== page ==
What’s wrong, are you feeling unwell?
How many times have we asked these questions to our children, partners, friends, or work colleagues? People immediately detect changes in the behaviour of others which we associate with illness: a loss of appetite, lack of energy, apathy, drowsiness, changes in sensitivity to temperature or pain, social isolation, etc. These sickness behaviours are far from being exclusive to humans; they have been found in virtually all animals in which they have been studied. For a long time, we thought that they were produced directly by the action of parasites (any organism or infectious agent living at the expense of another), and that they had no function, but we now know that they are part of the sick person’s (the host’s) response to the infection. This is not to say that parasites cannot directly influence host behaviour. In fact, some are capable of manipulating their nervous systems and altering their behaviour to the point of «suicidal» behaviour (e.g., by making them unafraid of predators, thus increasing the parasite’s chances of infecting new hosts and completing its life cycle). A topical example is the ability of SARS-CoV-2 to impair the host’s perception of pain, which reduces the sickness behaviours and promotes the spread of the virus.
Separating parasite-induced responses from those elicited by the host to defend itself is not easy, especially considering that the parasite can indirectly generate behavioural changes by activating the host’s immune system. Experimentally, attempts have been made to separate the different responses by injecting animals with inactivated microbes (as in classical vaccines) or proinflammatory substances. These studies have shown that sickness behaviours shared by most vertebrates, such as the ones listed at the beginning of the article, are triggered as part of the innate immune response and are regulated by the hypothalamus. Some are also adaptive, because they increase the survival capacity of the patient. In this regard, studies on behavioural fever in many ectothermic animals are very interesting. Most fish and reptiles do not maintain a constant temperature by generating heat with their metabolism (as mammals and birds do), but regulate it with their behaviour, by actively choosing their location within the thermal variation of the habitat or the time of exposure to external heat sources (such as solar radiation). In these species, a real or simulated infection by researchers generates a behavioural fever: animals spend more time in the sun or in warmer water, which causes their body temperature to rise by 2–3°C, thereby decreasing viral load in the case of virus infection and increasing survival rates. The physiological mechanism is similar to the one that induces physiological fever in mammals and birds: changes in the gene expression and activity of hypothalamic neurons, which serve as the body’s «thermostat», induced by prostaglandins and, indirectly, by cytokines.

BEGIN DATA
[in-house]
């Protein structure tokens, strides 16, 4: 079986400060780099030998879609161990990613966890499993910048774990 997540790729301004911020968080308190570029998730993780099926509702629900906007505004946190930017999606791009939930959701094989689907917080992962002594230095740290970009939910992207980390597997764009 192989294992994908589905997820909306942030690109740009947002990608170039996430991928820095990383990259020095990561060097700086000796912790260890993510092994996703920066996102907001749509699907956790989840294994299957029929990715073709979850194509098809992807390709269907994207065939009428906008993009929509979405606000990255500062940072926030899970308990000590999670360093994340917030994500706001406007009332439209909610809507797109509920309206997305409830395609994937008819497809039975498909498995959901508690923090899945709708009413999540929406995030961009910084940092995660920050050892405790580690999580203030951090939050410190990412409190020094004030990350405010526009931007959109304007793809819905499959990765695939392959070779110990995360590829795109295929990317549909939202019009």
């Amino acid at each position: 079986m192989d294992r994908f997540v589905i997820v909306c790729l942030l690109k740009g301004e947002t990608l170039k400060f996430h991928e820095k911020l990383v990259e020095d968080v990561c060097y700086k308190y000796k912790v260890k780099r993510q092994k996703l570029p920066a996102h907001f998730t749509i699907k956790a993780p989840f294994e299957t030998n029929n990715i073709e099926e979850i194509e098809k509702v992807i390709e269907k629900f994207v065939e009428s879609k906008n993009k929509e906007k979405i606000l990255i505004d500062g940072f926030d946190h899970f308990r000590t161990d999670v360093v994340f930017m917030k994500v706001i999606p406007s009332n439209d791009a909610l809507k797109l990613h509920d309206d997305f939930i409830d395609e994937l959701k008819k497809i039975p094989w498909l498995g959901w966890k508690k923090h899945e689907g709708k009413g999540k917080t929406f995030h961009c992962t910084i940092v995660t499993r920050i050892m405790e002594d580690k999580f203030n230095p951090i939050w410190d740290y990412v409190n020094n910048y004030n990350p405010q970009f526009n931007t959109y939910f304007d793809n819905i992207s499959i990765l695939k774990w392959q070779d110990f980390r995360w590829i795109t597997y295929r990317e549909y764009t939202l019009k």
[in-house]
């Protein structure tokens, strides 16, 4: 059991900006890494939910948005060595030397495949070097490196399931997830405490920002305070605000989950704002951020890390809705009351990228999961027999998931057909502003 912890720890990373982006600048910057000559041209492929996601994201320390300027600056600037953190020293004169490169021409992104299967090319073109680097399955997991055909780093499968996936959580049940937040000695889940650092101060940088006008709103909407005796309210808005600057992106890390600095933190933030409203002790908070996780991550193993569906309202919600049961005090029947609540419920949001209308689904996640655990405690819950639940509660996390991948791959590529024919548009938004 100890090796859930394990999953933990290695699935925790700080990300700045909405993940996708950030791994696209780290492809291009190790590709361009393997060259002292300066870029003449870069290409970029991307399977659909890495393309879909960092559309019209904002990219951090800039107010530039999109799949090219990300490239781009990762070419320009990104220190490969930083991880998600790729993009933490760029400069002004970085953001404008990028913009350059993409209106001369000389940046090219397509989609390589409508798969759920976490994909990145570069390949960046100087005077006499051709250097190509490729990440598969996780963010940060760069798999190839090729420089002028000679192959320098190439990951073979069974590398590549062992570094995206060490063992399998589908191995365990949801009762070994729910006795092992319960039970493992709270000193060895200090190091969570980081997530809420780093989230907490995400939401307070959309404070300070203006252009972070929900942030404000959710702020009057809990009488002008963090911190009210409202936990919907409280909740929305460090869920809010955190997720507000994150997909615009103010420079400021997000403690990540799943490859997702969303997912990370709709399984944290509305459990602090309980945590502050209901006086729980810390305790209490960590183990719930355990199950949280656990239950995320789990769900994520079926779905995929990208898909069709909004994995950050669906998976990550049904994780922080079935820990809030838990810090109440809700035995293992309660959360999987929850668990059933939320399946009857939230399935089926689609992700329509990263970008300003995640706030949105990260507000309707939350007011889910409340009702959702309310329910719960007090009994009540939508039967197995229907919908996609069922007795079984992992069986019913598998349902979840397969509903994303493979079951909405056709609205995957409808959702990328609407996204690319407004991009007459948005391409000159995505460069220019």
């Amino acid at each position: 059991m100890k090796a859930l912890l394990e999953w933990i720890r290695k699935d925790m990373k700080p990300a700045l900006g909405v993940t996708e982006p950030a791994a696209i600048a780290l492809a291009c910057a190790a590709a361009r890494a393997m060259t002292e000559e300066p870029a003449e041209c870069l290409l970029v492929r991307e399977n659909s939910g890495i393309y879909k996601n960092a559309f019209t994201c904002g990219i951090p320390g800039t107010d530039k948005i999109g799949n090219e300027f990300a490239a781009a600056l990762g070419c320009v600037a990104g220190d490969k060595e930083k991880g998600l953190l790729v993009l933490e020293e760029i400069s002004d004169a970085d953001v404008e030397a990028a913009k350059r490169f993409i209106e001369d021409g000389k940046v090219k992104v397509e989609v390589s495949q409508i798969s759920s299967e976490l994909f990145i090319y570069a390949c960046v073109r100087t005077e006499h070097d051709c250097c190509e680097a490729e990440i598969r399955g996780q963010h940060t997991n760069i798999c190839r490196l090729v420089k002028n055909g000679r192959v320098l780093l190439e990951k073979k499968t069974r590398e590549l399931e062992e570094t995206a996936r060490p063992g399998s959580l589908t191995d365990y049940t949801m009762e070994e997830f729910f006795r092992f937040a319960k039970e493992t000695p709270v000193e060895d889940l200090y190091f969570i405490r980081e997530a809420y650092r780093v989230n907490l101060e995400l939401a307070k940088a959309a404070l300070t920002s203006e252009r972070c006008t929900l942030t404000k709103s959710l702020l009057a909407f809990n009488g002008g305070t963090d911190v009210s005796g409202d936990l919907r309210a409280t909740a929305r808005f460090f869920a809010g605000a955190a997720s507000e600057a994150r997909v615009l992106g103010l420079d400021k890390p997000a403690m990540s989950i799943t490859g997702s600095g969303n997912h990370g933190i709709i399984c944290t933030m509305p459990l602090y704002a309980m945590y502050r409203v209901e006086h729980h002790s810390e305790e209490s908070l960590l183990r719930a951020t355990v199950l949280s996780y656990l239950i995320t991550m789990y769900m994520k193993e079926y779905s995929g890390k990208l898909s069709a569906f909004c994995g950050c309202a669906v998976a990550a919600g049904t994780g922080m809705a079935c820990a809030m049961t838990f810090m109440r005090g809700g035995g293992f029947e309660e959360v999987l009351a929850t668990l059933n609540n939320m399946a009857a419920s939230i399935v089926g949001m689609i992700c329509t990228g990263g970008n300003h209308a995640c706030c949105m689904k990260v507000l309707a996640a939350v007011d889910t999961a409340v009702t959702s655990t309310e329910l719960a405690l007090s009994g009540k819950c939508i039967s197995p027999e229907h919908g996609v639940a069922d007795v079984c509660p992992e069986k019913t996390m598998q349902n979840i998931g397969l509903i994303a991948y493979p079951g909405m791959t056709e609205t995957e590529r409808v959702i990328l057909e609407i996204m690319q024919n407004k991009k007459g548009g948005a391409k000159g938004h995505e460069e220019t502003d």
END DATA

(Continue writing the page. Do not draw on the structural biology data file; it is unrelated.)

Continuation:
«Sickness behaviours are far from being exclusive to humans; they have been found in virtually all animals in which they have been studied»
Recently, it has been suggested that some sickness behaviours, such as social isolation and apathy, may have evolved to protect relatives from the infectious agent (by kin selection), but the data from experiments conducted to test this hypothesis are unclear. Comparative studies do not support this hypothesis either, since these behaviours are present in both social and solitary species. More research is necessary to determine the adaptive functions of these behaviours, which are so widespread in the animal kingdom.